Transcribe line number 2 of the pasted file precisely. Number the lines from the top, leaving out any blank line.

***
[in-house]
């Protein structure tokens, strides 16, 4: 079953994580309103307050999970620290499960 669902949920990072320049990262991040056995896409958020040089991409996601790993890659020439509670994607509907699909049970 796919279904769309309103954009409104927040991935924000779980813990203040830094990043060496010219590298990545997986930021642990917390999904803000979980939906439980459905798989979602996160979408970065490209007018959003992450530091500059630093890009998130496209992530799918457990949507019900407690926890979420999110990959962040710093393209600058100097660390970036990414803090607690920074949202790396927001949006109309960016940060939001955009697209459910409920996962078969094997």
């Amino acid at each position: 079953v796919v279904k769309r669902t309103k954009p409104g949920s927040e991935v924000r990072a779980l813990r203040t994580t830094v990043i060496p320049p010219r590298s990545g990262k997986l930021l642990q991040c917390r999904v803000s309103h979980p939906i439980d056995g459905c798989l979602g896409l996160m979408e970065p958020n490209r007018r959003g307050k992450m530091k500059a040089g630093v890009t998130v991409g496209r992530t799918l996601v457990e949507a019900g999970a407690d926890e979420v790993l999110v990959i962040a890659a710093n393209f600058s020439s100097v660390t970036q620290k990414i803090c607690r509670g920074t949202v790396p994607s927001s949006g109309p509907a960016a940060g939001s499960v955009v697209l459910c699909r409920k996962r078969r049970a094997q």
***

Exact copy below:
């Protein structure tokens, strides 16, 4: 079953994580309103307050999970620290499960 669902949920990072320049990262991040056995896409958020040089991409996601790993890659020439509670994607509907699909049970 796919279904769309309103954009409104927040991935924000779980813990203040830094990043060496010219590298990545997986930021642990917390999904803000979980939906439980459905798989979602996160979408970065490209007018959003992450530091500059630093890009998130496209992530799918457990949507019900407690926890979420999110990959962040710093393209600058100097660390970036990414803090607690920074949202790396927001949006109309960016940060939001955009697209459910409920996962078969094997």